Lake Bled, with its church in the middle of a glacial lake, traditionally an important pilgrimage destination, has long been one of the most famous places in Slovenia. Its picturesque island church is visited by thousands of tourists every year, but except in the winter, when the lake frequently freezes over, there is only one way to reach the island: by rowing a boat across the lake.
For centuries, the job has been performed by oarsmen using “pletnas,” traditional wooden boats found nowhere else in the world. The tradition probably dates back to the feudal era, but it was first described in the 16th century. The word “pletna” most likely derives from the German “platte,” meaning “flat,” a reference to the flat bottom of the boats’ traditional design.
Since the earliest times, “pletnas” were made by local craftsmen. The oarsmen were also locals, mostly villagers from nearby Mlino, and they passed on their profession from one generation to the next. It was Empress Maria Theresa who first issued licenses to the oarsmen in the 18th century, and their number has remained largely unchanged for centuries – some 20 oarsmen are allowed to continue the tradition, and it is very difficult for outsiders to join their ranks.
Their tenacity has helped the oarsmen to overcome several challenges to their way of life. In 1890s, a man named Adolf Muhr, who had purchased Lake Bled, tried to charge the oarsmen for permits allowing them to operate the “plentas.” The oarsmen refused to pay and were eventually backed by the local community, which forced Muhr to back down. After World War II, the Communist authorities attempted to nationalize the “pletna” business. They forced the oarsmen to hand their boats over to a new public company and become its employees. Within a few years, however, the oarsmen where able to buy back their “pletnas,” once again becoming their own bosses.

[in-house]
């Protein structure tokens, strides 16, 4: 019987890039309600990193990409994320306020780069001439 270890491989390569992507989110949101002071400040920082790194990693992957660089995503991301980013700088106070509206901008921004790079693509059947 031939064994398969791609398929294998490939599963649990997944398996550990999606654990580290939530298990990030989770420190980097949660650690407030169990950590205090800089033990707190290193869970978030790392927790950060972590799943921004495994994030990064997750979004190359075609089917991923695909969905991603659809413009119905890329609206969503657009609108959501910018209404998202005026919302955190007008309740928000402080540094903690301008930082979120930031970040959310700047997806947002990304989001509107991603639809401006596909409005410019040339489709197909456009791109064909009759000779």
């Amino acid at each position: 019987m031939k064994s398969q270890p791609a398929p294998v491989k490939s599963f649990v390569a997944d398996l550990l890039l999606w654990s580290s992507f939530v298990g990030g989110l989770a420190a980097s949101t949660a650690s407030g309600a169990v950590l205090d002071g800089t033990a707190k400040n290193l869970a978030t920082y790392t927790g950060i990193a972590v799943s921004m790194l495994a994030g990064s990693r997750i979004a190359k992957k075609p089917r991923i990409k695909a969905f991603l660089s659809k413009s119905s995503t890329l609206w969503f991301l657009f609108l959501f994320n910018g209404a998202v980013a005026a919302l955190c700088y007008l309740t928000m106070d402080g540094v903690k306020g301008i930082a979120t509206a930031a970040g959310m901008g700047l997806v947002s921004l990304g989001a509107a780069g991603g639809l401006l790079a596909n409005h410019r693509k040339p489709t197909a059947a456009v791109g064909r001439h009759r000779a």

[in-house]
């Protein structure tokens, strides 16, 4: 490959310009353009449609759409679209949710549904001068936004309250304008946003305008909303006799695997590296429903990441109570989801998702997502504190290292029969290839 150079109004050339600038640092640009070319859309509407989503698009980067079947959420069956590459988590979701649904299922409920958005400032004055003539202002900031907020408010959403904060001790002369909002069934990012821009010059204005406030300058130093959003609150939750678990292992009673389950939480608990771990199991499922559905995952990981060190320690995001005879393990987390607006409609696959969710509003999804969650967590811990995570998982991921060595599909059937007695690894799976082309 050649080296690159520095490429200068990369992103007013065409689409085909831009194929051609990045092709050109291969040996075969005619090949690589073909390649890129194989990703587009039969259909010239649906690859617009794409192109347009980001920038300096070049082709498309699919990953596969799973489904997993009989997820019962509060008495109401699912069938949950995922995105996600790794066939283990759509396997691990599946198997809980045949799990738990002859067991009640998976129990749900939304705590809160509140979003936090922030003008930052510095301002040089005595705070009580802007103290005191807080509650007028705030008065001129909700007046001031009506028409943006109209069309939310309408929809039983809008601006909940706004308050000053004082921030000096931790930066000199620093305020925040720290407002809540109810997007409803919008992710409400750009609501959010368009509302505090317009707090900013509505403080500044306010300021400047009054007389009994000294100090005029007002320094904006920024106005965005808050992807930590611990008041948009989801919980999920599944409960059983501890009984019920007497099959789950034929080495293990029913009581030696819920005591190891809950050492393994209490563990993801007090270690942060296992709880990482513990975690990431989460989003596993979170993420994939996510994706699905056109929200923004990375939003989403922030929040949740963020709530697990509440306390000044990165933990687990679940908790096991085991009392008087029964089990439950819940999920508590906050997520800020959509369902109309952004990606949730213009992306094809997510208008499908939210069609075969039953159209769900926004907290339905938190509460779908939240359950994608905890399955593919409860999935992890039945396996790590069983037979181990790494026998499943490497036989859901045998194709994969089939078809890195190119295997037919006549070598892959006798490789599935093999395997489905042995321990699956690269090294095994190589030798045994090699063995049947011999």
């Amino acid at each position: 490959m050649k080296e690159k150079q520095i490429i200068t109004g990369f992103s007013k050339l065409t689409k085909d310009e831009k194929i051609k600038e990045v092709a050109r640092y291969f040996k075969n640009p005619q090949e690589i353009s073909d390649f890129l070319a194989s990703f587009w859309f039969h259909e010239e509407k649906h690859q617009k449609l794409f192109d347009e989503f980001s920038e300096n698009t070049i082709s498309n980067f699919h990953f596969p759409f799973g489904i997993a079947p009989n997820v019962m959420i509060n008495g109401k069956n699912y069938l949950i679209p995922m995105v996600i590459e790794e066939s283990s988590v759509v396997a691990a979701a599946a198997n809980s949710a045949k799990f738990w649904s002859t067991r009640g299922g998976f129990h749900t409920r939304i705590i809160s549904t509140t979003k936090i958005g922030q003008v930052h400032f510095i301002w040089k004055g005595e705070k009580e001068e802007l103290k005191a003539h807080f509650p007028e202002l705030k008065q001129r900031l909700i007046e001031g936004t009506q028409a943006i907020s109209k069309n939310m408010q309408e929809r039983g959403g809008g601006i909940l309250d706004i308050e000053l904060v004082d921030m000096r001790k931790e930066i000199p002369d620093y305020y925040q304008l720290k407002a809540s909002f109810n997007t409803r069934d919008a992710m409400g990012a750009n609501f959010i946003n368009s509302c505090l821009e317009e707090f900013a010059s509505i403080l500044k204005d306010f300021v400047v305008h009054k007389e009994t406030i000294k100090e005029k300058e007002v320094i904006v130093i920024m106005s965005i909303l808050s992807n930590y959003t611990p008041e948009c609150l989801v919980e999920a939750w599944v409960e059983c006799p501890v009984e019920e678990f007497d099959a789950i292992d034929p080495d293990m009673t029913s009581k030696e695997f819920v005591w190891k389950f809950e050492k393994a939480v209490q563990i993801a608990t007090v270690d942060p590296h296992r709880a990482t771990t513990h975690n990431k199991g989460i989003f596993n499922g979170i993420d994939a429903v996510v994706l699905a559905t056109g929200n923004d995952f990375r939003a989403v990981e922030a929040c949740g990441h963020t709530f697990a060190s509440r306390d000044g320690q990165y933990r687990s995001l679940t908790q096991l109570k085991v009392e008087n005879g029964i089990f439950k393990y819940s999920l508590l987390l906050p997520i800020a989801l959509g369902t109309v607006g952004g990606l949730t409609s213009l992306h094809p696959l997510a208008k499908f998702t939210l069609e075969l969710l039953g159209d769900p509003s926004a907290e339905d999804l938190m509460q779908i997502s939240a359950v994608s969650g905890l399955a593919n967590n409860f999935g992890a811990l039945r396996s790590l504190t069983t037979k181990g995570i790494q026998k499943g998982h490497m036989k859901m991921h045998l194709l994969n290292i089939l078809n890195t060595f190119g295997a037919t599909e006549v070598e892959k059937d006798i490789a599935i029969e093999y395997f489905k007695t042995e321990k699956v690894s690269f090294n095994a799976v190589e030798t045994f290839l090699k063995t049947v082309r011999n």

One of the oarsmen, Jože Berc, put his skills to good use. He was a member of the Yugoslav Olympic rowing team at the ’64 Tokyo and the ’72 Munich games. In Tokyo, his team came in fourth in the men’s eight discipline, narrowly missing a bronze medal.
Today, the Bled oarsmen use a “pletna” design that dates back to 1902 and is capable of transporting 18 people at a time. At the height of the tourist season, the oarsmen can earn as much as 18,000 euros a month, according to an estimate by the daily Finance. For much of the winter, however, the “pletnas” lie dormant, as the lake is often covered in ice.
As they have been for centuries, “pletnas” remain a mainstay of Slovenia’s most famous resort. Thanks to books, magazines, and TV programs, the traditional wooden boats are also becoming one of the most recognizable symbols of local tourism.